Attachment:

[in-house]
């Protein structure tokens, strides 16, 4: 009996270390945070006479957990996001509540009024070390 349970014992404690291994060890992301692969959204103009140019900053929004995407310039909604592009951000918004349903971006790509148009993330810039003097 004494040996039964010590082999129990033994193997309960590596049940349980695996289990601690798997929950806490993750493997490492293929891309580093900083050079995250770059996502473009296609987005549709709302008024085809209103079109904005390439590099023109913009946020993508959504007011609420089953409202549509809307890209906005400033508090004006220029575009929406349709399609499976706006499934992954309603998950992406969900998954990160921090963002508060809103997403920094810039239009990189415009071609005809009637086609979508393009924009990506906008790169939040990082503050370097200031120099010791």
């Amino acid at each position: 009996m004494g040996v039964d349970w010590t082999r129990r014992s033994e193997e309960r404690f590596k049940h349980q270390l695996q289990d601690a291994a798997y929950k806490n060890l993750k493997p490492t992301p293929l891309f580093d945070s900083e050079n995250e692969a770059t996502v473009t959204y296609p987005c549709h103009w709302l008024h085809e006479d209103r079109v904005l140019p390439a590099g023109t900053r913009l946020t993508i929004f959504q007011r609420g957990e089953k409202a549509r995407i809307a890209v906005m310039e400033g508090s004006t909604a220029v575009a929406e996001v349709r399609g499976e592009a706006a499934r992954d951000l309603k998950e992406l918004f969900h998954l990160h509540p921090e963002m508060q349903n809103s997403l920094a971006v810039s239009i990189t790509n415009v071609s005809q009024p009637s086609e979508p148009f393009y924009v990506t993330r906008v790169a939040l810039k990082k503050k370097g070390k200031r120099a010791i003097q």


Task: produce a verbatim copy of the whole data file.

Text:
[in-house]
């Protein structure tokens, strides 16, 4: 009996270390945070006479957990996001509540009024070390 349970014992404690291994060890992301692969959204103009140019900053929004995407310039909604592009951000918004349903971006790509148009993330810039003097 004494040996039964010590082999129990033994193997309960590596049940349980695996289990601690798997929950806490993750493997490492293929891309580093900083050079995250770059996502473009296609987005549709709302008024085809209103079109904005390439590099023109913009946020993508959504007011609420089953409202549509809307890209906005400033508090004006220029575009929406349709399609499976706006499934992954309603998950992406969900998954990160921090963002508060809103997403920094810039239009990189415009071609005809009637086609979508393009924009990506906008790169939040990082503050370097200031120099010791």
């Amino acid at each position: 009996m004494g040996v039964d349970w010590t082999r129990r014992s033994e193997e309960r404690f590596k049940h349980q270390l695996q289990d601690a291994a798997y929950k806490n060890l993750k493997p490492t992301p293929l891309f580093d945070s900083e050079n995250e692969a770059t996502v473009t959204y296609p987005c549709h103009w709302l008024h085809e006479d209103r079109v904005l140019p390439a590099g023109t900053r913009l946020t993508i929004f959504q007011r609420g957990e089953k409202a549509r995407i809307a890209v906005m310039e400033g508090s004006t909604a220029v575009a929406e996001v349709r399609g499976e592009a706006a499934r992954d951000l309603k998950e992406l918004f969900h998954l990160h509540p921090e963002m508060q349903n809103s997403l920094a971006v810039s239009i990189t790509n415009v071609s005809q009024p009637s086609e979508p148009f393009y924009v990506t993330r906008v790169a939040l810039k990082k503050k370097g070390k200031r120099a010791i003097q």